More Perfect: An excellent podcast about the United States Supreme Court.
What it is: A six-episode podcast mini-series that tells the story of seven or so major Supreme Court cases and their impact on America today, all meticulously reported by the team behind WNYC’s acclaimed Radiolab podcast.
What I’ve listened to: All of it.
Is it good? Yes. And… educational. Surprisingly emotional, too. The final two episodes are arguably the best. The badly titled penultimate episode, Kittens Kick The Giggly Blue Robot All Summer, focuses on the incredible historical plot twist that allowed the original, toothless six-justice (!) Supreme Court to become as influential as it is today. The finale, Object Anyway, details the remarkable case that barred lawyers from removing black people from juries. That case generated most unexpected friendships.
Quick thoughts: Podcasts tend to sprawl. Episodes run for hours and pile up in the queue. More Perfect is pleasantly succinct, accomplishing a lot in its six episodes, most of which run about 40 minutes.
The show doesn’t tell a single story or attempt prove an overarching theory about the Supreme Court. Instead, it performs the same trick a bunch of times: showing how a small thing turns into the kind of dilemma that winds its way into a Supreme Court argument and decision that in turn change the way life (and death) plays out in America.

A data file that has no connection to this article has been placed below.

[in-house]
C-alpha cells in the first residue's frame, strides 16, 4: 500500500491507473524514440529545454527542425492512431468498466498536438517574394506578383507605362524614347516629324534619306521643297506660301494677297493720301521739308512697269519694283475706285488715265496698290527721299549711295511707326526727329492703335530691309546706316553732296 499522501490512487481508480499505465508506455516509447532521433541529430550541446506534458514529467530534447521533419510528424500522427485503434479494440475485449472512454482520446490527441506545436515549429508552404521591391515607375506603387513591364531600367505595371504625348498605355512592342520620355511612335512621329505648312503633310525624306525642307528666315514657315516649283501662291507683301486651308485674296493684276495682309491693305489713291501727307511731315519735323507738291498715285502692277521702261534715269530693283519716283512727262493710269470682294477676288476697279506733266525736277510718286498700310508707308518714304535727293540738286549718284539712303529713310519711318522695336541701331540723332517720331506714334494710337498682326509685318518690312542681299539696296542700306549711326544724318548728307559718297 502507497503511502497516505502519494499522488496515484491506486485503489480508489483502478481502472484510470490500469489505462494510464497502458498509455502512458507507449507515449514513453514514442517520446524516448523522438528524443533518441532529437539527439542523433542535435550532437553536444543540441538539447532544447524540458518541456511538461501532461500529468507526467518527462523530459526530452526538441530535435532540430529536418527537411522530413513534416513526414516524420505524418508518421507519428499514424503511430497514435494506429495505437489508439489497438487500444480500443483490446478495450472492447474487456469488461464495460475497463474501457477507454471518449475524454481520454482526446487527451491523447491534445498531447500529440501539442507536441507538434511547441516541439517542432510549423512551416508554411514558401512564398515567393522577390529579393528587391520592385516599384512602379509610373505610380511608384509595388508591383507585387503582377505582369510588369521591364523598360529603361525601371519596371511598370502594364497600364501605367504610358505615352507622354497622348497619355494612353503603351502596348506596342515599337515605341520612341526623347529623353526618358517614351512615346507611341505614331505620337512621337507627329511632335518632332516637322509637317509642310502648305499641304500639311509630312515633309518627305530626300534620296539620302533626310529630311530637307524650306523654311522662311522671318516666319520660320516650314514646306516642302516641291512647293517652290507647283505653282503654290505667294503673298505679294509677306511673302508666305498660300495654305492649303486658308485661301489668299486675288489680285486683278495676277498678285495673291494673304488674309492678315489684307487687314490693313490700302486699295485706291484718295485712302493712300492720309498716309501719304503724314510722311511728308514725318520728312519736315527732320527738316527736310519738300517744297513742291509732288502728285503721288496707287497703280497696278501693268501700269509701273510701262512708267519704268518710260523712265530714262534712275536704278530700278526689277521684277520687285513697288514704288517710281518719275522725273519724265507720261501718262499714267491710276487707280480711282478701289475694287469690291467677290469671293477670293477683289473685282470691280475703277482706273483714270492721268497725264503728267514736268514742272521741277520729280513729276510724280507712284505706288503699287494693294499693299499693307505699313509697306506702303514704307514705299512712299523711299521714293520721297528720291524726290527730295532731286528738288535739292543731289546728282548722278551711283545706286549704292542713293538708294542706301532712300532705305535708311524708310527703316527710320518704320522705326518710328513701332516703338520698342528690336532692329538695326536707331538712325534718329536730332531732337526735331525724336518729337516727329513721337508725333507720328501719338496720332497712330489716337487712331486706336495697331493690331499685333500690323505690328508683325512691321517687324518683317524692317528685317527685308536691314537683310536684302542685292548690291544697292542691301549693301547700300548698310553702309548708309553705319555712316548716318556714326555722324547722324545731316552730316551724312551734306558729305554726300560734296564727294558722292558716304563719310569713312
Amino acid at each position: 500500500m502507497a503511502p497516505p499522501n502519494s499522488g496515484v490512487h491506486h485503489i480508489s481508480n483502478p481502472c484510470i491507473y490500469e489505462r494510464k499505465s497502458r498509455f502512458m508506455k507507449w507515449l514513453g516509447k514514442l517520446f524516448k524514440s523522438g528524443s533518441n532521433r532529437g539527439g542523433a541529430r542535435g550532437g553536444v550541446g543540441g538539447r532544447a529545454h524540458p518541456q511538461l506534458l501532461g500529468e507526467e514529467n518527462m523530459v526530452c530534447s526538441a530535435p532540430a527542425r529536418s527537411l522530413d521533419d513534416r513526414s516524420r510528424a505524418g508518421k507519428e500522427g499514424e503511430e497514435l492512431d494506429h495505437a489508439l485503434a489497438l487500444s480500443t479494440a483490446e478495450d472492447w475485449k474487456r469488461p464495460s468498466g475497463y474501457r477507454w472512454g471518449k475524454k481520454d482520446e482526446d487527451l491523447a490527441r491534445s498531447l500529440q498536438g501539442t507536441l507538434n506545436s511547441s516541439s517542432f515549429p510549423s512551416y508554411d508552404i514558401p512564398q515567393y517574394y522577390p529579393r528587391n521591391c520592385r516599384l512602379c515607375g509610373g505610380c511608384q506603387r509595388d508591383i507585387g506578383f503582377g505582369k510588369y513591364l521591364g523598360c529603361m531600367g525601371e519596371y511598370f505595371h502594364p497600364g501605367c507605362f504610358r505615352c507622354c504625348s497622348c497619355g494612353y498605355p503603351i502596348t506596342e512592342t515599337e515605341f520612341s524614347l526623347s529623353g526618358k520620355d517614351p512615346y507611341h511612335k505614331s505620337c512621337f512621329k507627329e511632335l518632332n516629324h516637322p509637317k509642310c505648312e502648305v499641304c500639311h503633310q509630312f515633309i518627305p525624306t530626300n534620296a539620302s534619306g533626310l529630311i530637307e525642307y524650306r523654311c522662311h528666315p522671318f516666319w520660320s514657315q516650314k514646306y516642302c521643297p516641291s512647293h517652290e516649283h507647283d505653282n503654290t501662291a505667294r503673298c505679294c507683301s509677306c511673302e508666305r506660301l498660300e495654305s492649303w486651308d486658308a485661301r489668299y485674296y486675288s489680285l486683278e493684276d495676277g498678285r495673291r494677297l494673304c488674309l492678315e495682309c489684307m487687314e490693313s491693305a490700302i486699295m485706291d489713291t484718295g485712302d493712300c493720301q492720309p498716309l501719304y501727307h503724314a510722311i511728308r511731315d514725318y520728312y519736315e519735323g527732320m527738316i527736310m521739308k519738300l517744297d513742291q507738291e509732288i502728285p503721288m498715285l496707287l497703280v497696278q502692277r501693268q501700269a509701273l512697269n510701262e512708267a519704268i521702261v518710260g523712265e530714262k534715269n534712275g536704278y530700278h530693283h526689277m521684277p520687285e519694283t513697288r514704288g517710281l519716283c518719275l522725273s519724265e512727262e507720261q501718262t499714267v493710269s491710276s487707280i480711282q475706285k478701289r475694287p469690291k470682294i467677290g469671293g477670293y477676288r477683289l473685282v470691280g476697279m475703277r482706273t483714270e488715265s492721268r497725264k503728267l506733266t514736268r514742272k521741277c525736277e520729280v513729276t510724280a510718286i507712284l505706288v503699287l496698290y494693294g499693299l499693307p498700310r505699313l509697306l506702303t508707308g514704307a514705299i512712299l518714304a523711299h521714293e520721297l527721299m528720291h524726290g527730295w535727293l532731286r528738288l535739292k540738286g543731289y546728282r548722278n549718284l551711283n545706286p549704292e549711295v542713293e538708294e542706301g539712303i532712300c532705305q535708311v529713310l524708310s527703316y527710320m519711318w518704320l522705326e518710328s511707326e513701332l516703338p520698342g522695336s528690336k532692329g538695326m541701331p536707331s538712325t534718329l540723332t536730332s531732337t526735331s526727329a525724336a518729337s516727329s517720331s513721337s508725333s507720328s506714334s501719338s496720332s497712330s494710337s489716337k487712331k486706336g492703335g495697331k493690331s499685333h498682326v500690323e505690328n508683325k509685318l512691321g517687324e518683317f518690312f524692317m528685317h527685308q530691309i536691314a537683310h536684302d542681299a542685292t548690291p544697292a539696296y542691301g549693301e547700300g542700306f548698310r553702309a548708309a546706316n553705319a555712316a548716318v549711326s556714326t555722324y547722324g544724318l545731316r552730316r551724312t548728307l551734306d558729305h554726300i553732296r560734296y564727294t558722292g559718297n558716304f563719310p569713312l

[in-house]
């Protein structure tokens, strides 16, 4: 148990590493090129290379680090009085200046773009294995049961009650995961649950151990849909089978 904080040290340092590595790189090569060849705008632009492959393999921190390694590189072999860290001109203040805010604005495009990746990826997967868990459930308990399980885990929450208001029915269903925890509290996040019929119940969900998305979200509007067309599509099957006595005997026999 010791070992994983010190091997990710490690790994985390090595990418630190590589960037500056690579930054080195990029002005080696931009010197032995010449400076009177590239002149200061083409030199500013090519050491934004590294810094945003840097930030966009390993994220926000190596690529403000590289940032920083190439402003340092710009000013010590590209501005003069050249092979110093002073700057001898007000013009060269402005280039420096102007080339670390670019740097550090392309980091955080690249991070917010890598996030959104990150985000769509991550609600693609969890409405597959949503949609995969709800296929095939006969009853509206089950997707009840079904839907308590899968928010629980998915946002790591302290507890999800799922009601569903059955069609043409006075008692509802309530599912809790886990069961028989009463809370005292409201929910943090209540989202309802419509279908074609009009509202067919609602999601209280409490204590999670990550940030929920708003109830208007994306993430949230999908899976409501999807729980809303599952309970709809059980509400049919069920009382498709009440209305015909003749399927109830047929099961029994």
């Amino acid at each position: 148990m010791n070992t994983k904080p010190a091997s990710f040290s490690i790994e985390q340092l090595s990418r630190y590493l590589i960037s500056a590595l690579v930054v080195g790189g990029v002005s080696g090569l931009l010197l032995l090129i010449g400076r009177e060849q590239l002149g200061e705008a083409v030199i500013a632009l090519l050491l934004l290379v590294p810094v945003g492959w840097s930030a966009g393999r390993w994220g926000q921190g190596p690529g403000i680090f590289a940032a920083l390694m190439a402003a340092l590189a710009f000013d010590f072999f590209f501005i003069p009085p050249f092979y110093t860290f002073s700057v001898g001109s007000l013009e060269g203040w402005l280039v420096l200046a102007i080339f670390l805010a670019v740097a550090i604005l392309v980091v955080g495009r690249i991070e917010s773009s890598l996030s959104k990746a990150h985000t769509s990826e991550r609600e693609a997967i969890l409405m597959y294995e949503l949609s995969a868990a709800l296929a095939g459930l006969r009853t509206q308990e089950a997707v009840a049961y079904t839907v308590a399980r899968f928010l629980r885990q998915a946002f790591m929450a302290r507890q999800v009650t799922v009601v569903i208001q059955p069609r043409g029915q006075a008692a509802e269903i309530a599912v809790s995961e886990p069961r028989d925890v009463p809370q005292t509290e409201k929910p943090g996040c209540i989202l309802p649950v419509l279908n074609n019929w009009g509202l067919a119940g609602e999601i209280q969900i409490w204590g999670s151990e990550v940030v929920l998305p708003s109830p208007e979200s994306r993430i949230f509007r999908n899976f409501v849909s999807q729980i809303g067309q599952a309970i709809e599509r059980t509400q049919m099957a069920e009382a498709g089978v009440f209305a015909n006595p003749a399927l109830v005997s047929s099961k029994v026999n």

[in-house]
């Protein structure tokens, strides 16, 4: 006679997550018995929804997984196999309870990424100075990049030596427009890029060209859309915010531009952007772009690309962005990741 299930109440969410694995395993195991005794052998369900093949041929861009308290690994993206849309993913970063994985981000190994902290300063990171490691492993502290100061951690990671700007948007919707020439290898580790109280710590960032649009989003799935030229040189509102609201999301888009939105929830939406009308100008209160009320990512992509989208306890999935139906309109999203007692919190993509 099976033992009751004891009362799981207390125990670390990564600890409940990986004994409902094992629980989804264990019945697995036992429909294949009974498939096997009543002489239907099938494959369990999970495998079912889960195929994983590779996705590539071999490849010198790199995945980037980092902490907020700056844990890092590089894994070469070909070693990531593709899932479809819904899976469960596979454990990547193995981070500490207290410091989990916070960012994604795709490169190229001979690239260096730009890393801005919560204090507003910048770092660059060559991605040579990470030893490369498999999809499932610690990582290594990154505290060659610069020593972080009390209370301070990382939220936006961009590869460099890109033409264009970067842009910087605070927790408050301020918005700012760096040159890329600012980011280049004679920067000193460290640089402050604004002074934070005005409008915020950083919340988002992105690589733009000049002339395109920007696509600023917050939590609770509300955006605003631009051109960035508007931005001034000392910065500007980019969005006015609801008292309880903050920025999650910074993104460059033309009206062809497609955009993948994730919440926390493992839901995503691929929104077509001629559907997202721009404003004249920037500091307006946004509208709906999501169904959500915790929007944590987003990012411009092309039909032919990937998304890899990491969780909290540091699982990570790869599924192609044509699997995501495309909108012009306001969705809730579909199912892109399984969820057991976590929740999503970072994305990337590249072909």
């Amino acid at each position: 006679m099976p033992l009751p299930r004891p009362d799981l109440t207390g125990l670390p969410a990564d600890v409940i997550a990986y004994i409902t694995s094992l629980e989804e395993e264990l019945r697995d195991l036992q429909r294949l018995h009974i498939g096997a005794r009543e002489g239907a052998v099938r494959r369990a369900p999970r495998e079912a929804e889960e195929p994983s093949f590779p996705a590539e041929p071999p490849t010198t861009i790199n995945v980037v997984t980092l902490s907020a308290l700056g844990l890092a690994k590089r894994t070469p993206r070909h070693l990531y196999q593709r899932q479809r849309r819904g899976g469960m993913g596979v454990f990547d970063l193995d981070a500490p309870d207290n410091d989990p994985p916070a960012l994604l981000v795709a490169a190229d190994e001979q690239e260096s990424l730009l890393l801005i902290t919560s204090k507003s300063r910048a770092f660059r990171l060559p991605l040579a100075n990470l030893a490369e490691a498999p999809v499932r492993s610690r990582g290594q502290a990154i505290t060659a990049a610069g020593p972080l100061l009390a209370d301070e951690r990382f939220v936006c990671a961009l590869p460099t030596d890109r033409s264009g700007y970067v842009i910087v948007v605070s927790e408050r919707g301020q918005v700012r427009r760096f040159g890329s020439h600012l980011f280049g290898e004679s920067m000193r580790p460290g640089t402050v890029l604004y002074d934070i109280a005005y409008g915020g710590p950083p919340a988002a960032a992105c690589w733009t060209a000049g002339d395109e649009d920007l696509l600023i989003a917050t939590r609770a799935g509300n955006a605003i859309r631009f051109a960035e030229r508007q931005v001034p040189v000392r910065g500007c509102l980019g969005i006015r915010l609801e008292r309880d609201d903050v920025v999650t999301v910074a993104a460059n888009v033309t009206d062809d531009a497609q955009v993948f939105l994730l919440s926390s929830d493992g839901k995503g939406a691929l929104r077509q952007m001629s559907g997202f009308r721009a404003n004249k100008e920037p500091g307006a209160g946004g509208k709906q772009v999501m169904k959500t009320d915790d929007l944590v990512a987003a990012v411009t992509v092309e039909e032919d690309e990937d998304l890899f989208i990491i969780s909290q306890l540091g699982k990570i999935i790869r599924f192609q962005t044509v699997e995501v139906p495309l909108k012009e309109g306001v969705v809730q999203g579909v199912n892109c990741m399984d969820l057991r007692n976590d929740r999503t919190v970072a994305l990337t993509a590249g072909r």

That small thing that develops into a grand thing might be a police officer’s response to a report of a man with a gun on the outskirts of Houston, an odd event that leads to the decriminalization of gay sex in America. In another episode, it’s an Oklahoma medical examiner’s musings about a more humane way to execute people that leads to a new method that seems better than the firing squad, until many people eventually decide it’s worse.
More Perfect is history at its least stuffy. The hosts are casual. The reporters are thorough, engaged and obvious about their biases regarding the thorny cases they cover. Musical riffs help pep up the telling of some complex arguments, but substance trumps style in episode after episode. This is, after all, the Supreme Court they’re covering. The substance tends to be fascinating.